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BACKGROUND: Pregnancy represents a challenge for women with sickle cell disease (SCD), with higher rates of both maternal and fetal complications. The aim of this study was to evaluate the impact of prophylactic transfusion support administered specifically to pregnant women with sickle hemoglobin C disease.

MATERIALS AND METHODS: Patients were divided into two groups according to the type of transfusion support received: 10 women received prophylactic erythrocytapheresis or manual exchange transfusion at 28 weeks of gestation, and 14 received transfusions only on demand, due to acute complications, or received no transfusions at all.

RESULTS: Our results indicated higher frequencies of SCD-related complications in the group that did not receive prophylactic transfusion support (35.7% vs. only 10% in the erythrocytapheresis group). Furthermore, these complications were more severe in this group and included all cases of acute chest syndrome. A significant difference was observed concerning gestational age at birth (38.7 weeks in the transfusion group vs. 34.4 weeks, p = 0.037), with a higher frequency of preterm births in the nontransfused group (69.23% vs. 30% in the transfusion group).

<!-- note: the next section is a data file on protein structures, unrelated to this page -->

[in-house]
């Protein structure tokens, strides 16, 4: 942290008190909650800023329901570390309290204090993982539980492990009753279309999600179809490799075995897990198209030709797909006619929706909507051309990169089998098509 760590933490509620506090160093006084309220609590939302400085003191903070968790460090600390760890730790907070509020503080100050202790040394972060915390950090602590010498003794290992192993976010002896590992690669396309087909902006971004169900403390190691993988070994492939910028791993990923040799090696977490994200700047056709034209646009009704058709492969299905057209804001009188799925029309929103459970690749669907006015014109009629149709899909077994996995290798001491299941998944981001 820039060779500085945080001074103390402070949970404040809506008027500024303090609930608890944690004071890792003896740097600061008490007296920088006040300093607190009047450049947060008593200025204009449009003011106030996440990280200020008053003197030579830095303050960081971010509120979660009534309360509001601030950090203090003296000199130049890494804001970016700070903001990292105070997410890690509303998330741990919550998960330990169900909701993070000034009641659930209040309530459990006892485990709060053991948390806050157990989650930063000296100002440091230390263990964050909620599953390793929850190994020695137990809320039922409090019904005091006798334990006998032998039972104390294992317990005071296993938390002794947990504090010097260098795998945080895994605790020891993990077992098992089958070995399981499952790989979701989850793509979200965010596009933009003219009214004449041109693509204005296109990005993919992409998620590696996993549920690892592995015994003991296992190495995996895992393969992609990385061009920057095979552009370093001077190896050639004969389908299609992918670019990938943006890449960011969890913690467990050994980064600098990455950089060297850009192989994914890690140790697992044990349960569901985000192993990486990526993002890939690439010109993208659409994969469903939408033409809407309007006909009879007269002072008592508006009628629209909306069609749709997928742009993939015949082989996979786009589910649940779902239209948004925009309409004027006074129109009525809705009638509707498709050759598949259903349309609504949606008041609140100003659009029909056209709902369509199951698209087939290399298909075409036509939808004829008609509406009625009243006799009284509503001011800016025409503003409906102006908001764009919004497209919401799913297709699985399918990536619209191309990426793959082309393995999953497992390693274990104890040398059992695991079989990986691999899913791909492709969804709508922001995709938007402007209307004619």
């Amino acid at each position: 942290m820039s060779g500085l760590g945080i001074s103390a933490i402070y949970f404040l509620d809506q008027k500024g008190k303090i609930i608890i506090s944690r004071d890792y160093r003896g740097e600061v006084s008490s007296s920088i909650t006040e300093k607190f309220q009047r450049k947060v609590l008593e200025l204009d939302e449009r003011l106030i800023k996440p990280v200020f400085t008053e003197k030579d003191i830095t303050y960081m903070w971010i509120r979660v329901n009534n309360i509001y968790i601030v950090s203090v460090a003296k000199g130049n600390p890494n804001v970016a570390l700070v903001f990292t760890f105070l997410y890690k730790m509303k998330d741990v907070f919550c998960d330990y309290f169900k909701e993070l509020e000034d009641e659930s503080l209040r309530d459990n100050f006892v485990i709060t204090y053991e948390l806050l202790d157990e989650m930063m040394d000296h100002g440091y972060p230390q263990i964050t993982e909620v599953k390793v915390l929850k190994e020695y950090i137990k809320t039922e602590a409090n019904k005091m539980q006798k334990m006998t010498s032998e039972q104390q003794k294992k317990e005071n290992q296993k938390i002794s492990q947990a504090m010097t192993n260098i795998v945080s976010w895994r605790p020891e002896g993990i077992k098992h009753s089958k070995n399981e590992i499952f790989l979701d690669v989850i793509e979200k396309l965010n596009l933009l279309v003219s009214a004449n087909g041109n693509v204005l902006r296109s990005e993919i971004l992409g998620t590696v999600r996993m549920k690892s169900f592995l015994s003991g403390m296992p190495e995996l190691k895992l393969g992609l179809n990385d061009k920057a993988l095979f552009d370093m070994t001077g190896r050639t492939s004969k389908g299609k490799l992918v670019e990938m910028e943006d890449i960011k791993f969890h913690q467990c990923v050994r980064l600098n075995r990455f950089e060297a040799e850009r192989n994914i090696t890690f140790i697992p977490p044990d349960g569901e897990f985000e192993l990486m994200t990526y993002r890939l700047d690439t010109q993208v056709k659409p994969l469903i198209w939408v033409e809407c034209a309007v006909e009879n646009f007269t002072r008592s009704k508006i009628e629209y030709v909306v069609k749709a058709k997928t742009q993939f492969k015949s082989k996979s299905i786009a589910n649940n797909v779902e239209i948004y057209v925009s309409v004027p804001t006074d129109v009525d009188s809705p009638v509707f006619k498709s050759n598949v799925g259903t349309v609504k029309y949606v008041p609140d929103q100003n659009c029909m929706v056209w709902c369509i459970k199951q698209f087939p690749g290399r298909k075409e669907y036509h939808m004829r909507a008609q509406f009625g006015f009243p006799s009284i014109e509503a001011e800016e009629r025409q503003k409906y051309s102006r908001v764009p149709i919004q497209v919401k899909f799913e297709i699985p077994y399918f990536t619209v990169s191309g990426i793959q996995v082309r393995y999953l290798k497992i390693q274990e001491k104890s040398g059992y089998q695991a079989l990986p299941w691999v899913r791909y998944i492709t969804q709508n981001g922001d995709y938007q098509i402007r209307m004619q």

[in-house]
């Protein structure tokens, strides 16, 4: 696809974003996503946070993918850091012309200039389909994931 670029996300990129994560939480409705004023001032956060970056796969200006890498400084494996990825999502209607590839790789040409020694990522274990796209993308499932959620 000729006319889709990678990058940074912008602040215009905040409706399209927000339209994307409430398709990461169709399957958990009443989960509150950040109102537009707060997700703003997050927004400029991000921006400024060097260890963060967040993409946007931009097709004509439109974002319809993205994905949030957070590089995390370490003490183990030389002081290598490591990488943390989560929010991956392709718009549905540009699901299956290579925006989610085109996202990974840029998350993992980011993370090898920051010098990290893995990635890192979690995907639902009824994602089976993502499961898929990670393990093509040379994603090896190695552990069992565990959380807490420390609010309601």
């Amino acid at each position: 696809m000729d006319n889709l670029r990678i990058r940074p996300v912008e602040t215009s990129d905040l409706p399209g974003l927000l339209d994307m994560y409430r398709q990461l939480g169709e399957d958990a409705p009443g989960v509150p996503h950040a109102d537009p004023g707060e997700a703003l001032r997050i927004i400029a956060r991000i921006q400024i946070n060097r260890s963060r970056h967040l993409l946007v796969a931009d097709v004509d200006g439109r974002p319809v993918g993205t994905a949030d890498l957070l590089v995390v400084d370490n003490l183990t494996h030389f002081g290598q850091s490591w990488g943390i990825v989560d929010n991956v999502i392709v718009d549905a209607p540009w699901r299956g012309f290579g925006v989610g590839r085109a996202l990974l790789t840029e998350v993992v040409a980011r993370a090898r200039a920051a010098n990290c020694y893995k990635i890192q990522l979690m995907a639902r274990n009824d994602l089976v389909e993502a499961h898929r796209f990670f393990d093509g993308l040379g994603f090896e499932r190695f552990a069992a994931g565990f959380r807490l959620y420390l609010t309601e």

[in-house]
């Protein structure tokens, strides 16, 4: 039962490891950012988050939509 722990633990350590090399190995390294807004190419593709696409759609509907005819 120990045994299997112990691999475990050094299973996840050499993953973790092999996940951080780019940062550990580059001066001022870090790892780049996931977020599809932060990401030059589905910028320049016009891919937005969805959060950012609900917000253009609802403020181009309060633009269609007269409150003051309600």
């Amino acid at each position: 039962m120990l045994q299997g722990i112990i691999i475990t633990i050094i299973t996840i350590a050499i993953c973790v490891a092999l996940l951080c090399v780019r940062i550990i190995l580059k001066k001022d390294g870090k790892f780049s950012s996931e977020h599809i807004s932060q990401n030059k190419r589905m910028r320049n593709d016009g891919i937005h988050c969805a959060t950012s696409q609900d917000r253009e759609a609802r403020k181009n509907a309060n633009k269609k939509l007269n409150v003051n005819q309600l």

CONCLUSION: We demonstrated a clear reduction of unfavorable outcomes in patients receiving prophylactic transfusions, probably reflecting better maternal and fetal conditions, which corroborated to the more satisfactory indices of vitality, observed in newborns. Considering that erythrocytapheresis or manual exchange transfusions both represent feasible and safe procedures, they could represent important tools for the optimal management of these patients.

(C) 2016 John Wiley & Sons, Ltd